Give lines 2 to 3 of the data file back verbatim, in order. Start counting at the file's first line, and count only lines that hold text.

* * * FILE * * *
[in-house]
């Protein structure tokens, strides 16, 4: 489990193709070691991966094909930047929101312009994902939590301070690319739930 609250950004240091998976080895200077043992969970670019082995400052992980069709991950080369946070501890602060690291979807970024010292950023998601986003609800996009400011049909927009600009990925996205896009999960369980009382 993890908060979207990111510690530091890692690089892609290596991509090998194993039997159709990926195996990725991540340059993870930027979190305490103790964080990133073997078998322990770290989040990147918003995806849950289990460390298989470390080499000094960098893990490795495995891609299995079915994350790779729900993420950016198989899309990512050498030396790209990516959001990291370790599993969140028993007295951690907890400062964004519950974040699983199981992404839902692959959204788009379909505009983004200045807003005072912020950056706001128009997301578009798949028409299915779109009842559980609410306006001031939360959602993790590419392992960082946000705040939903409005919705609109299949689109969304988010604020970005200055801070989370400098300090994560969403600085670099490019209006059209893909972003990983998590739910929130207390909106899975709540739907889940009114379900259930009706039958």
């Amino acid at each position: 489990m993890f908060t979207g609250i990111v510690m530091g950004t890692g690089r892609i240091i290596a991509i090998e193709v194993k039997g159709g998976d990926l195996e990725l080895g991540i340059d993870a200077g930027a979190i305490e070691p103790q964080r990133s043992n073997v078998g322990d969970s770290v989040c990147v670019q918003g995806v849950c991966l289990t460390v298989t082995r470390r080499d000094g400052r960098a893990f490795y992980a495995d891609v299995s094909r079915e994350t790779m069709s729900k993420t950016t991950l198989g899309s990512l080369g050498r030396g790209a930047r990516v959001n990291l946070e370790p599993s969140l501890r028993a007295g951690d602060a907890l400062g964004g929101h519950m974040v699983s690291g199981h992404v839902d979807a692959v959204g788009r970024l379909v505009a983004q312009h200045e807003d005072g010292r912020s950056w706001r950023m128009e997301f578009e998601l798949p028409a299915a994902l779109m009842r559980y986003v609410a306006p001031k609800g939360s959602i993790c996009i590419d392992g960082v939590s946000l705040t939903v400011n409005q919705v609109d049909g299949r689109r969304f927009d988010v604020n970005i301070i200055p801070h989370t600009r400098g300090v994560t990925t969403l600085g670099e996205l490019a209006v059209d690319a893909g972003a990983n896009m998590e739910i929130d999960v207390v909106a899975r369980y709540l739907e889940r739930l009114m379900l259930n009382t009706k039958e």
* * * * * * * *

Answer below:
């Protein structure tokens, strides 16, 4: 489990193709070691991966094909930047929101312009994902939590301070690319739930 609250950004240091998976080895200077043992969970670019082995400052992980069709991950080369946070501890602060690291979807970024010292950023998601986003609800996009400011049909927009600009990925996205896009999960369980009382 993890908060979207990111510690530091890692690089892609290596991509090998194993039997159709990926195996990725991540340059993870930027979190305490103790964080990133073997078998322990770290989040990147918003995806849950289990460390298989470390080499000094960098893990490795495995891609299995079915994350790779729900993420950016198989899309990512050498030396790209990516959001990291370790599993969140028993007295951690907890400062964004519950974040699983199981992404839902692959959204788009379909505009983004200045807003005072912020950056706001128009997301578009798949028409299915779109009842559980609410306006001031939360959602993790590419392992960082946000705040939903409005919705609109299949689109969304988010604020970005200055801070989370400098300090994560969403600085670099490019209006059209893909972003990983998590739910929130207390909106899975709540739907889940009114379900259930009706039958």
């Amino acid at each position: 489990m993890f908060t979207g609250i990111v510690m530091g950004t890692g690089r892609i240091i290596a991509i090998e193709v194993k039997g159709g998976d990926l195996e990725l080895g991540i340059d993870a200077g930027a979190i305490e070691p103790q964080r990133s043992n073997v078998g322990d969970s770290v989040c990147v670019q918003g995806v849950c991966l289990t460390v298989t082995r470390r080499d000094g400052r960098a893990f490795y992980a495995d891609v299995s094909r079915e994350t790779m069709s729900k993420t950016t991950l198989g899309s990512l080369g050498r030396g790209a930047r990516v959001n990291l946070e370790p599993s969140l501890r028993a007295g951690d602060a907890l400062g964004g929101h519950m974040v699983s690291g199981h992404v839902d979807a692959v959204g788009r970024l379909v505009a983004q312009h200045e807003d005072g010292r912020s950056w706001r950023m128009e997301f578009e998601l798949p028409a299915a994902l779109m009842r559980y986003v609410a306006p001031k609800g939360s959602i993790c996009i590419d392992g960082v939590s946000l705040t939903v400011n409005q919705v609109d049909g299949r689109r969304f927009d988010v604020n970005i301070i200055p801070h989370t600009r400098g300090v994560t990925t969403l600085g670099e996205l490019a209006v059209d690319a893909g972003a990983n896009m998590e739910i929130d999960v207390v909106a899975r369980y709540l739907e889940r739930l009114m379900l259930n009382t009706k039958e």